By Yadira Betances Muldoon
MethuenLife Writer

Leilani Martinez is entering kindergarten this year, but when she spotted “Miss Cindy” from Chapel Preschool during a Nevins Library event, she immediately gave her a big hug! MethuenLife photos by Melissa Fili

After 35 years at Chapel School, Director Cindy Mazella can’t go far without running into current and former students and their families.
Last month, little Leilani Martinez gave “Miss Cindy” a giant bear hug when saying hello at Nevins Library.
“She takes care of me,” Leilani grinned, when asked why this lady is so special to her.
Generations of youngsters who’ve attended Chapel – and their families – can say the same! But the time has come for this extra-special caretaker and educator to say goodbye: Mazella is retiring and will leave the school in October

Mazella will work with new Chapel Director Gina Colarusso (right) into October because “the opening of school is the hardest part,” Mazella said, noting that Chapel closes for the summer.

The Swanson sisters were happy to pose with Miss Cindy!

. Gina Colarusso has been named the new director and began her role last month.
“I’m going to miss it,” Mazella admitted. “I’ll miss the kids. They are the sweetest thing and the reason why I come to work every day.”
The preschool currently serves 82 students, ranging in age from 2.9 to 5 years old, who come from Greater Lawrence, southern New Hampshire and beyond. The school has 10 teachers.

Chapel School was founded in 1958 by the late Flo Ladre, wife of the late David Ladre, longtime pastor at First Church Congregational, 26 Pleasant St. The school is run as a separate entity from First Church, although the two collaborate on several projects. Students also participate in the church’s food drives and a Mitten Tree where items are donated to Methuen Public Schools’ Resource Center.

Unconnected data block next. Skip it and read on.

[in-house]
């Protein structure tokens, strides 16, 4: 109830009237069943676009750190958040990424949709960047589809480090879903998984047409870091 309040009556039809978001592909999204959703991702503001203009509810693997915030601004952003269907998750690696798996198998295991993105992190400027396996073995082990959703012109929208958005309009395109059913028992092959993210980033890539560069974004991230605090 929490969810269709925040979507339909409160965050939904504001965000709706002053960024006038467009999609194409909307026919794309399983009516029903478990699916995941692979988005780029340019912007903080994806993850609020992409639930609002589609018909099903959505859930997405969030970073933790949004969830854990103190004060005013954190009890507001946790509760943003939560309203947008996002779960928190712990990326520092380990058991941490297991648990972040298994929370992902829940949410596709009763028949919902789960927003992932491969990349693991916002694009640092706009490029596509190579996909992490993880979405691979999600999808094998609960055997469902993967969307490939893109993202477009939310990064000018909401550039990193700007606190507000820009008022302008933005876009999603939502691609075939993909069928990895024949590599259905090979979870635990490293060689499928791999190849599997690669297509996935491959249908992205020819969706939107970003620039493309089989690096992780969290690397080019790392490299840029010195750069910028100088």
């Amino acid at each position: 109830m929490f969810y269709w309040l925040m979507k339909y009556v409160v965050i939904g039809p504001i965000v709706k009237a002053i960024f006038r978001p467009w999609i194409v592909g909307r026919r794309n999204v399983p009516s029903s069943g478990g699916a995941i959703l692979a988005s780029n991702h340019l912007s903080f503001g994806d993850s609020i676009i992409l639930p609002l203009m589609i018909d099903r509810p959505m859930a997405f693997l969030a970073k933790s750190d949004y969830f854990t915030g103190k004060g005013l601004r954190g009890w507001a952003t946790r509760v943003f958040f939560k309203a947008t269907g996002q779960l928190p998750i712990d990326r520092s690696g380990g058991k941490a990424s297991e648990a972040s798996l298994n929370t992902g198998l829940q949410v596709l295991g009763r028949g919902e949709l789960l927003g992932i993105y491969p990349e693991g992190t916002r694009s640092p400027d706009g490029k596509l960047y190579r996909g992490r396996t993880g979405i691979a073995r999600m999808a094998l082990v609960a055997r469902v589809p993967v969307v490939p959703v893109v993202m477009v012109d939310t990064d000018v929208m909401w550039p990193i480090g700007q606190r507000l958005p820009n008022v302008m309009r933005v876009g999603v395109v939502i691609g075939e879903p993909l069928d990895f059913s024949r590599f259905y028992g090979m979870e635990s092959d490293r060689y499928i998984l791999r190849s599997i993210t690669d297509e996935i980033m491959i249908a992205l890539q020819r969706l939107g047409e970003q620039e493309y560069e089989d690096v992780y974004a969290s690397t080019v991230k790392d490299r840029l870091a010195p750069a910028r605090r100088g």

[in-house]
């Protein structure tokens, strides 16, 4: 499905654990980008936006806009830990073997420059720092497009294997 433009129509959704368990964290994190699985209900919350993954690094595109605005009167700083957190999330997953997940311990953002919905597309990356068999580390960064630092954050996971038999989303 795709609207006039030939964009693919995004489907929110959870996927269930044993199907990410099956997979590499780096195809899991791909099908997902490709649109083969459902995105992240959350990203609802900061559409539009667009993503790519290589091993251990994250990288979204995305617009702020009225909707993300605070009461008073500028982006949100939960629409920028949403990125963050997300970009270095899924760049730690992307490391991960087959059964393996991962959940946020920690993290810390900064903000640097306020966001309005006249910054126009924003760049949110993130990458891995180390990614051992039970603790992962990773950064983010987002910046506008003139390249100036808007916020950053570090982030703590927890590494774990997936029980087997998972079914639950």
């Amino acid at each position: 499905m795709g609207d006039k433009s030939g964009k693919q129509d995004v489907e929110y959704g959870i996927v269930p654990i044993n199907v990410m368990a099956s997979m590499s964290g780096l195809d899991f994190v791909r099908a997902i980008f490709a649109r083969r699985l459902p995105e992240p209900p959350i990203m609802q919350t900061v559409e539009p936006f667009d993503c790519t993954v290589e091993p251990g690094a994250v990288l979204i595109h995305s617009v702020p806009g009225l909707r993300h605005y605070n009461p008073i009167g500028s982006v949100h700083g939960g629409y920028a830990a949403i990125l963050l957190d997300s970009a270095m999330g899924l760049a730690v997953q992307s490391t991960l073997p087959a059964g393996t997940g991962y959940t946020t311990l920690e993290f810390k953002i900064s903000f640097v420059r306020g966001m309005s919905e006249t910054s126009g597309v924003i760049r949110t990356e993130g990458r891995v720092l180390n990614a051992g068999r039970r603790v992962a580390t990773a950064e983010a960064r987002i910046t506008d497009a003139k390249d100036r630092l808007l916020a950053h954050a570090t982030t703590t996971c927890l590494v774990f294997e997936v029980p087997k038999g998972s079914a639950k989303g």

“Our goal is to teach children to help others and that warms my heart,” Mazella said.
But Mazella said her job is not just educating the children.

“We also work with families to help them through the challenges they face,” Mazella said.

Jinsy Bisono, whose son Matthew Torres Bisono is a Chapel student, is one example. She said Mazella helped her find the resources her son needed for his developmental delays.

“I can’t thank her enough for what she did for me and my family,” Bisono said. “She’s definitely going to be missed. We’ve been blessed that she has given so much of herself to the community.”
Mazella first became acquainted with Chapel School when she enrolled her daughter Meghan and later son Daniel in the program.

“I wanted to work there as a teacher because it was a loving and caring environment,” she said.
Meghan had finished her first year and a teaching position opened, which Mazella took on a part-time basis in 1988.

“Its reputation precedes it,” said Mazella, who is always delighted when former students enroll their children at Chapel – something she’s witnessed often.

Mazella was a teacher for five years before taking the role of director in 1994.

Over the years she has adopted to new changes, including using social media to highlight students’ success and promote the school.

During the COVID-19 pandemic, she continued paying teachers’ salaries and sent parents weekly activities to keep children engaged. In turn, parents sent pictures of their children.

“We formed a little community; it brought us together during a very difficult time,” she said.